Adaptive Yoga at Holism Health
20 May 2019
Written by Jodie Kroone, from QASA.
“Yoga does not discriminate, yoga poses do” -Matthew Sanford
When I think about my disability due to a spinal cord injury, I tend to split my body in two; the working and the not working. There was so much I thought I couldn’t do because of the physical limitations of being in a wheelchair.
Volunteering at the QASA offices in Gillitts, KZN, I had the opportunity to meet Dale Guthrie, a MSc occupational therapist in neuroscience, certified yoga and adaptive yoga instructor and founder of Holism Health. She explained her aim of providing adaptive yoga, the focus being on inclusivity in her classes so that anyone using a wheelchair, crutch or walker can feel welcome. Dale had developed a teacher training course that ran over 10 weeks and I was honoured to be invited as her assistant to participate in the 7th week, when she was covering adaptive yoga.
When I arrived at Dales studio in Randburg, JHB, I initially thought I was coming to help future practicing yoga teachers how to approach a person with disability.
Little did I know how beneficial this would be to my own recovery.
I had said “goodbye” to yoga because I couldn’t imagine arriving at a yoga class in my wheelchair and expect the instructor to understand my limits. I feel there’s so much concentration on what you’ve lost post injury and negative emotions towards your now different body. Yoga, unlike my other therapies, focuses on the whole being, connecting the mind to the rest of the body to create physical and mental awareness.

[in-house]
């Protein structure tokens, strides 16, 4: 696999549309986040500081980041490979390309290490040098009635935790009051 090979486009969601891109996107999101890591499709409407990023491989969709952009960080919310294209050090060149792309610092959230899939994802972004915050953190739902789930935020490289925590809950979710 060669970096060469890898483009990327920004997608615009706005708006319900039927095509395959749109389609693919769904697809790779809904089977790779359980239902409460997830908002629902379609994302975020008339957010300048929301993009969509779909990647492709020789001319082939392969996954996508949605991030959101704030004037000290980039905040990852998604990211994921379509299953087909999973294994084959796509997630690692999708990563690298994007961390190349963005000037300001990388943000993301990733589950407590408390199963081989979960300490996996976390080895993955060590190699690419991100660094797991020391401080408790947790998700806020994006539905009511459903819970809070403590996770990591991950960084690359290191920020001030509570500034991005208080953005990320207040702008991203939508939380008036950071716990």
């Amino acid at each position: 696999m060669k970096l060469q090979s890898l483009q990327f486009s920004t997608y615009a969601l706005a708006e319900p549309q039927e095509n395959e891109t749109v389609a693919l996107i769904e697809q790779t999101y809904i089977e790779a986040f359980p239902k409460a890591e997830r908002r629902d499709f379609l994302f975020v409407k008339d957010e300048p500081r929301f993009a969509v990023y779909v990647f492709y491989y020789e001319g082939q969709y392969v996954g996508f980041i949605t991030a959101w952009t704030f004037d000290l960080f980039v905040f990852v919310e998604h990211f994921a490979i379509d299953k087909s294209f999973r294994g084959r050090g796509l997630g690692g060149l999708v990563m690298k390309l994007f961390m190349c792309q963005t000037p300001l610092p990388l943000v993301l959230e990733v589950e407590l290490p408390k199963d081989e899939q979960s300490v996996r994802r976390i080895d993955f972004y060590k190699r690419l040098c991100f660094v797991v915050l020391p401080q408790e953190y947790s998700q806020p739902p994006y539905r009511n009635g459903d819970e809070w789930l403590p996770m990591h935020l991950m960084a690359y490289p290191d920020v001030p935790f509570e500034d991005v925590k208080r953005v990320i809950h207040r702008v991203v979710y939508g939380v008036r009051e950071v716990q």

Dale demonstrated basic adapted poses that could be done while sitting in a wheelchair or on the floor. For example, the warrior pose was introduced and modified for my ability as I sat in my chair and stretched my arms out to the sides. I had to focus on my balance or lack thereof and bring attention to breathing and posture.
The meaning of yoga is the union of mind and body. The practice of yoga is to connect, join and balance the body; it’s not just focused on the poses, which I thought, and was afraid I couldn’t do. I learnt the essence of yoga lies within gaining mastery of your thoughts and bringing attention to your inner body. This is an advantage for those who feel no longer connected to their body because it’s a way of unravelling issues and acknowledging difficulties. Gaining control over emotions and working through trauma is important for moving forward and often neglected because there’s so much emphasis on the physical.
I didn’t realise how much this yoga experience was going to help me. I had underestimated yoga and it’s value for a physically challenged person like myself. This opportunity allowed me to feel liberated. The assumptions I had put on yoga were holding me back from realising that I am not what i can’t do. Rather, the power lies in trying. Its wonderful to know that there are people like Dale, who make it their life’s mission to help those who are physically challenged achieve more.